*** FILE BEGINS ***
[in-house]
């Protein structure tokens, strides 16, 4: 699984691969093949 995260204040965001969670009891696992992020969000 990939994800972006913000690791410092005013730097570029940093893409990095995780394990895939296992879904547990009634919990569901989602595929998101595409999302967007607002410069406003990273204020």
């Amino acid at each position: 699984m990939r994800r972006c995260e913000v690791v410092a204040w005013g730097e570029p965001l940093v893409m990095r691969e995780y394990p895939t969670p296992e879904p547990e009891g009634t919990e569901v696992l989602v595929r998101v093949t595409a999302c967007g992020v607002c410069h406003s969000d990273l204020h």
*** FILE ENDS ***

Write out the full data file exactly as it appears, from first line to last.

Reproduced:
[in-house]
């Protein structure tokens, strides 16, 4: 699984691969093949 995260204040965001969670009891696992992020969000 990939994800972006913000690791410092005013730097570029940093893409990095995780394990895939296992879904547990009634919990569901989602595929998101595409999302967007607002410069406003990273204020």
């Amino acid at each position: 699984m990939r994800r972006c995260e913000v690791v410092a204040w005013g730097e570029p965001l940093v893409m990095r691969e995780y394990p895939t969670p296992e879904p547990e009891g009634t919990e569901v696992l989602v595929r998101v093949t595409a999302c967007g992020v607002c410069h406003s969000d990273l204020h």